mind by watching these intelligent shows than you challenge your body
watching Monday Night Football. The intellectual work is happening
onscreen, not off. (64)
Now “another kind of televised intelligence is on the rise, demanding the
same kind of “mental faculties normally associated with reading: “attention,
patience, retention, the parsing of narrative threads.” (64)
Flashing Arrows
Multi-Threading
The clarity of Hill Street comes from the show's subtle integration of flashing
arrows, while West Wing's murkiness comes from Sorkin's cunning refusal to
supply them. The roll call sequence that began every Hill Street episode is
most famous for the catchphrase "Hey, let's be careful out there." But that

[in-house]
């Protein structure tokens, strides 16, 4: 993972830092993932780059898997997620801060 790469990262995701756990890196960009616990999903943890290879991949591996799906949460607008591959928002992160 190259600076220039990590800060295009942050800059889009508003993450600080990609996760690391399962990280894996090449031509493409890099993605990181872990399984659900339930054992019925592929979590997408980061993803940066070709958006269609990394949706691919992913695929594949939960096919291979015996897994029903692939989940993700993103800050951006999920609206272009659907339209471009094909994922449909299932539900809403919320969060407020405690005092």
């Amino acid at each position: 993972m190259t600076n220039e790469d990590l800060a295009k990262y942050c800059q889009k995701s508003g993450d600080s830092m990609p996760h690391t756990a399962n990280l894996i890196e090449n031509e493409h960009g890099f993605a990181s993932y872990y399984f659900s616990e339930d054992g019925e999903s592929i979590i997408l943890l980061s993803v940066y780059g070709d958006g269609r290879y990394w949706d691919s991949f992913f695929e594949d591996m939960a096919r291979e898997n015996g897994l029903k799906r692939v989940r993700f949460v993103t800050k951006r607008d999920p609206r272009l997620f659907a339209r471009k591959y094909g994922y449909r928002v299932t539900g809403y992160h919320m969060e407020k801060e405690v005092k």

opening address from Sergeant Esterhaus (and in later seasons, Sergeant
Jablonski) performed a crucial function, introducing some of the primary
threads and providing helpful contextual explanations for them. Critics at the
time remarked on the disorienting, documentary-style handheld camerawork
used in the opening sequence, but the roll call was ultimately a comforting
device for the show, training wheels for the new complexity of
multithreading. (77)
Viewers of The West Wing or Lost or The Sopranos no longer require those
training wheels, because twenty-five years of increasingly complex television
has honed their analytic skills. Like those video games that force you to learn
the rules while playing, part of the pleasure in these modern television
narratives comes from the cognitive labor you're forced to do filling in the